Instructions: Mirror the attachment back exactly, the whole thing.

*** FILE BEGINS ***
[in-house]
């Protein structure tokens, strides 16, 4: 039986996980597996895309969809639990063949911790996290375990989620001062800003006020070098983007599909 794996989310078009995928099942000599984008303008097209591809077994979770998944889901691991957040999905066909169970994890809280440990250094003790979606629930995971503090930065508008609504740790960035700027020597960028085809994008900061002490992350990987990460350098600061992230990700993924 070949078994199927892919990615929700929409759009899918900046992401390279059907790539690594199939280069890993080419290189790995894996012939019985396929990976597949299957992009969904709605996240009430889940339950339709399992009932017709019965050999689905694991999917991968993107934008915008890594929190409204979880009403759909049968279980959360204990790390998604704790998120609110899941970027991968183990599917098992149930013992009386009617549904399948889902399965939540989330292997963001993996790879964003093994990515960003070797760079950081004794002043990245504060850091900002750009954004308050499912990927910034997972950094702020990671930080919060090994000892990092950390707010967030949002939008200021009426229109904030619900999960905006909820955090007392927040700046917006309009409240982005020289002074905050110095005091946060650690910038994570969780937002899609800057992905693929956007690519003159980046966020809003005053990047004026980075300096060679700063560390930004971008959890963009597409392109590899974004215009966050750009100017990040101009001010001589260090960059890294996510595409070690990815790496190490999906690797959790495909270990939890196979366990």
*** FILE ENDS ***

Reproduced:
[in-house]
């Protein structure tokens, strides 16, 4: 039986996980597996895309969809639990063949911790996290375990989620001062800003006020070098983007599909 794996989310078009995928099942000599984008303008097209591809077994979770998944889901691991957040999905066909169970994890809280440990250094003790979606629930995971503090930065508008609504740790960035700027020597960028085809994008900061002490992350990987990460350098600061992230990700993924 070949078994199927892919990615929700929409759009899918900046992401390279059907790539690594199939280069890993080419290189790995894996012939019985396929990976597949299957992009969904709605996240009430889940339950339709399992009932017709019965050999689905694991999917991968993107934008915008890594929190409204979880009403759909049968279980959360204990790390998604704790998120609110899941970027991968183990599917098992149930013992009386009617549904399948889902399965939540989330292997963001993996790879964003093994990515960003070797760079950081004794002043990245504060850091900002750009954004308050499912990927910034997972950094702020990671930080919060090994000892990092950390707010967030949002939008200021009426229109904030619900999960905006909820955090007392927040700046917006309009409240982005020289002074905050110095005091946060650690910038994570969780937002899609800057992905693929956007690519003159980046966020809003005053990047004026980075300096060679700063560390930004971008959890963009597409392109590899974004215009966050750009100017990040101009001010001589260090960059890294996510595409070690990815790496190490999906690797959790495909270990939890196979366990």